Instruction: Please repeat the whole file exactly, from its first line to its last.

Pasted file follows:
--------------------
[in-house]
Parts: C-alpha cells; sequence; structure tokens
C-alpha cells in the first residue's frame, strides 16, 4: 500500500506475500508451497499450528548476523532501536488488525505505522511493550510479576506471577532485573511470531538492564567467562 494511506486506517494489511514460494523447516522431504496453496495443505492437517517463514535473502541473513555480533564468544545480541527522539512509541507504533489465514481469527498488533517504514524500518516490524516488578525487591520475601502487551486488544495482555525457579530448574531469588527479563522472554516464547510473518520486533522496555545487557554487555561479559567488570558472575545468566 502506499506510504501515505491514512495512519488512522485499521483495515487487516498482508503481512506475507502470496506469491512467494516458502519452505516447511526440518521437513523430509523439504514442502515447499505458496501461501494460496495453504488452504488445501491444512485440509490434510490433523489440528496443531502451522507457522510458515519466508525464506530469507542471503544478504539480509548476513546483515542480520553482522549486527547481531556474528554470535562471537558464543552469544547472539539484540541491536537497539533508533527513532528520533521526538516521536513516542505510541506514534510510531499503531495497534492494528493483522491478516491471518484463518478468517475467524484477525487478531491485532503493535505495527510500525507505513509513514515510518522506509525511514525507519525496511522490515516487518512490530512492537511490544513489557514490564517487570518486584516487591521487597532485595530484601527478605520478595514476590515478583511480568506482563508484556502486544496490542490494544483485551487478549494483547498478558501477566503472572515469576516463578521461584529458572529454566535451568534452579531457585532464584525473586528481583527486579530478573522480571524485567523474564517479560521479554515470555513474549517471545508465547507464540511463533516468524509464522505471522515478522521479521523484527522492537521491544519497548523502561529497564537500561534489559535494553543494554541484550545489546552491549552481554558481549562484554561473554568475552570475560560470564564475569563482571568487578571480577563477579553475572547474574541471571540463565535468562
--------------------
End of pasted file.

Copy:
[in-house]
Parts: C-alpha cells; sequence; structure tokens
C-alpha cells in the first residue's frame, strides 16, 4: 500500500506475500508451497499450528548476523532501536488488525505505522511493550510479576506471577532485573511470531538492564567467562 494511506486506517494489511514460494523447516522431504496453496495443505492437517517463514535473502541473513555480533564468544545480541527522539512509541507504533489465514481469527498488533517504514524500518516490524516488578525487591520475601502487551486488544495482555525457579530448574531469588527479563522472554516464547510473518520486533522496555545487557554487555561479559567488570558472575545468566 502506499506510504501515505491514512495512519488512522485499521483495515487487516498482508503481512506475507502470496506469491512467494516458502519452505516447511526440518521437513523430509523439504514442502515447499505458496501461501494460496495453504488452504488445501491444512485440509490434510490433523489440528496443531502451522507457522510458515519466508525464506530469507542471503544478504539480509548476513546483515542480520553482522549486527547481531556474528554470535562471537558464543552469544547472539539484540541491536537497539533508533527513532528520533521526538516521536513516542505510541506514534510510531499503531495497534492494528493483522491478516491471518484463518478468517475467524484477525487478531491485532503493535505495527510500525507505513509513514515510518522506509525511514525507519525496511522490515516487518512490530512492537511490544513489557514490564517487570518486584516487591521487597532485595530484601527478605520478595514476590515478583511480568506482563508484556502486544496490542490494544483485551487478549494483547498478558501477566503472572515469576516463578521461584529458572529454566535451568534452579531457585532464584525473586528481583527486579530478573522480571524485567523474564517479560521479554515470555513474549517471545508465547507464540511463533516468524509464522505471522515478522521479521523484527522492537521491544519497548523502561529497564537500561534489559535494553543494554541484550545489546552491549552481554558481549562484554561473554568475552570475560560470564564475569563482571568487578571480577563477579553475572547474574541471571540463565535468562